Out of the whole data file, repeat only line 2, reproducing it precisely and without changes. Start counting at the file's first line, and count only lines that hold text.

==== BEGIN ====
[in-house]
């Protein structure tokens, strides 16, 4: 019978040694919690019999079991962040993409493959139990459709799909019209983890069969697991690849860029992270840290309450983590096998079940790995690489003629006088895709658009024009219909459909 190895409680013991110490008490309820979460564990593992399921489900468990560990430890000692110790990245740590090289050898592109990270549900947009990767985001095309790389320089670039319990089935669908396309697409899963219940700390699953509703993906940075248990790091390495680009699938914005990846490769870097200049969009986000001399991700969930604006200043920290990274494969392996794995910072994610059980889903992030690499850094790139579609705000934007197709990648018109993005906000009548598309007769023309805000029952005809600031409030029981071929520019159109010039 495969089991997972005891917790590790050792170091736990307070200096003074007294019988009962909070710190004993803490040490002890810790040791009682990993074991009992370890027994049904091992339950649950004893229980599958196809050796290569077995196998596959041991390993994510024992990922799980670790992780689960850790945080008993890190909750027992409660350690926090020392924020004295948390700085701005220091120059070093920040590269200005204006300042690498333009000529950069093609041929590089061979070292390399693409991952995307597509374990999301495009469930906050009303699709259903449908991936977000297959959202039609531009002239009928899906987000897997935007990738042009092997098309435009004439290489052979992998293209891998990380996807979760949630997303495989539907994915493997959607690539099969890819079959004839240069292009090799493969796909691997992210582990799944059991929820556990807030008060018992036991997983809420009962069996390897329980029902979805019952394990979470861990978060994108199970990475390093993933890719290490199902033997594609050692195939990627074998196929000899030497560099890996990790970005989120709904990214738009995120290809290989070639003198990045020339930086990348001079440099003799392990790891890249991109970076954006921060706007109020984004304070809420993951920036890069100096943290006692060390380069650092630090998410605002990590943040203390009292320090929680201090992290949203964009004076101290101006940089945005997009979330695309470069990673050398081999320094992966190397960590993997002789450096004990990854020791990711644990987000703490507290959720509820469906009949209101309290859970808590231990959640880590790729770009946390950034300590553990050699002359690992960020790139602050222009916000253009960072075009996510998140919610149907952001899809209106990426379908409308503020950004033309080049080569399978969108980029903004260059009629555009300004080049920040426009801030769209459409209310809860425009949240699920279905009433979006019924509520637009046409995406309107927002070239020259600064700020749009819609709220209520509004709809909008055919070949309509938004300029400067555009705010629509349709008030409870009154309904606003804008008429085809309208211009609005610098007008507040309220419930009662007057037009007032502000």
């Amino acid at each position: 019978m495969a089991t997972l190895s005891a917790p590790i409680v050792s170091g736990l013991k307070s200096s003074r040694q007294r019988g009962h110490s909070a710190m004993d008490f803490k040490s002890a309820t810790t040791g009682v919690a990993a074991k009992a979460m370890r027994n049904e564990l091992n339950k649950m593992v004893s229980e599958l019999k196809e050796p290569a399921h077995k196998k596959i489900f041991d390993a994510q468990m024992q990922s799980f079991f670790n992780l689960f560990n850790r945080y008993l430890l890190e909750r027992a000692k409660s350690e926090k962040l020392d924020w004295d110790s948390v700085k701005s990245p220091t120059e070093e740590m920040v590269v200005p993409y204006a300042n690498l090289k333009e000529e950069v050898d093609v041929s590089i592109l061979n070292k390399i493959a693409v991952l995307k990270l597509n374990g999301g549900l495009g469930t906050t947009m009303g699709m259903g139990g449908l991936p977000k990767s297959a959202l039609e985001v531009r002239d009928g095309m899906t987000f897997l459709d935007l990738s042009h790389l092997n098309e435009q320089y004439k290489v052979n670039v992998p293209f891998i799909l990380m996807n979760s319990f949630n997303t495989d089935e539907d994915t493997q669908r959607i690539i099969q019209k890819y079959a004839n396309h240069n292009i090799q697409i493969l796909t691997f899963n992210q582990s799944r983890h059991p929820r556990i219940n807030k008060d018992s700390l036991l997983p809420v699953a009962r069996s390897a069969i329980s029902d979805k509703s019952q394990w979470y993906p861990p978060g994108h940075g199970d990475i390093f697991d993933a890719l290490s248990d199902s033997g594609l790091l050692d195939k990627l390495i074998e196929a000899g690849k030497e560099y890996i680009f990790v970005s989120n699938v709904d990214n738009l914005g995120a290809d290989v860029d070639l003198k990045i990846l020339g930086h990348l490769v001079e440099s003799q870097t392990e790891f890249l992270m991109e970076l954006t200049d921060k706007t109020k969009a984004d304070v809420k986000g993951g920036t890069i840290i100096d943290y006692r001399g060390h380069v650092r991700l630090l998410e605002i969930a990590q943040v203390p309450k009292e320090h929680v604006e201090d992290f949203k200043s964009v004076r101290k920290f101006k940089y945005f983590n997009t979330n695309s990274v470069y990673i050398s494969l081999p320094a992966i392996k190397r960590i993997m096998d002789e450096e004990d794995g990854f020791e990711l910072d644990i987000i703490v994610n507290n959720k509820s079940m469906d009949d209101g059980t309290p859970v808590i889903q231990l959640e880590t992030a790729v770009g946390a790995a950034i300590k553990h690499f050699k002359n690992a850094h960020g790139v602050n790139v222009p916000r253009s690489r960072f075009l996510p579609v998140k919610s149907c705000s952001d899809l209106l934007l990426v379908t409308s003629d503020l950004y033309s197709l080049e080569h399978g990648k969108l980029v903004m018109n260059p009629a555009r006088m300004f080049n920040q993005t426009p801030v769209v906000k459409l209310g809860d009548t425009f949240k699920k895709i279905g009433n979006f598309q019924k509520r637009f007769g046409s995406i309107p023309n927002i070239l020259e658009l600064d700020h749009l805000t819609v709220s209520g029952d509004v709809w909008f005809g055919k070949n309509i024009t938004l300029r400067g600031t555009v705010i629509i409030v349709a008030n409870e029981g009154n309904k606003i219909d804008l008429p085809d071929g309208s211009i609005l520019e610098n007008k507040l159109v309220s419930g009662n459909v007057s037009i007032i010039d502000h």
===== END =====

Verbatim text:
């Protein structure tokens, strides 16, 4: 019978040694919690019999079991962040993409493959139990459709799909019209983890069969697991690849860029992270840290309450983590096998079940790995690489003629006088895709658009024009219909459909 190895409680013991110490008490309820979460564990593992399921489900468990560990430890000692110790990245740590090289050898592109990270549900947009990767985001095309790389320089670039319990089935669908396309697409899963219940700390699953509703993906940075248990790091390495680009699938914005990846490769870097200049969009986000001399991700969930604006200043920290990274494969392996794995910072994610059980889903992030690499850094790139579609705000934007197709990648018109993005906000009548598309007769023309805000029952005809600031409030029981071929520019159109010039 495969089991997972005891917790590790050792170091736990307070200096003074007294019988009962909070710190004993803490040490002890810790040791009682990993074991009992370890027994049904091992339950649950004893229980599958196809050796290569077995196998596959041991390993994510024992990922799980670790992780689960850790945080008993890190909750027992409660350690926090020392924020004295948390700085701005220091120059070093920040590269200005204006300042690498333009000529950069093609041929590089061979070292390399693409991952995307597509374990999301495009469930906050009303699709259903449908991936977000297959959202039609531009002239009928899906987000897997935007990738042009092997098309435009004439290489052979992998293209891998990380996807979760949630997303495989539907994915493997959607690539099969890819079959004839240069292009090799493969796909691997992210582990799944059991929820556990807030008060018992036991997983809420009962069996390897329980029902979805019952394990979470861990978060994108199970990475390093993933890719290490199902033997594609050692195939990627074998196929000899030497560099890996990790970005989120709904990214738009995120290809290989070639003198990045020339930086990348001079440099003799392990790891890249991109970076954006921060706007109020984004304070809420993951920036890069100096943290006692060390380069650092630090998410605002990590943040203390009292320090929680201090992290949203964009004076101290101006940089945005997009979330695309470069990673050398081999320094992966190397960590993997002789450096004990990854020791990711644990987000703490507290959720509820469906009949209101309290859970808590231990959640880590790729770009946390950034300590553990050699002359690992960020790139602050222009916000253009960072075009996510998140919610149907952001899809209106990426379908409308503020950004033309080049080569399978969108980029903004260059009629555009300004080049920040426009801030769209459409209310809860425009949240699920279905009433979006019924509520637009046409995406309107927002070239020259600064700020749009819609709220209520509004709809909008055919070949309509938004300029400067555009705010629509349709008030409870009154309904606003804008008429085809309208211009609005610098007008507040309220419930009662007057037009007032502000």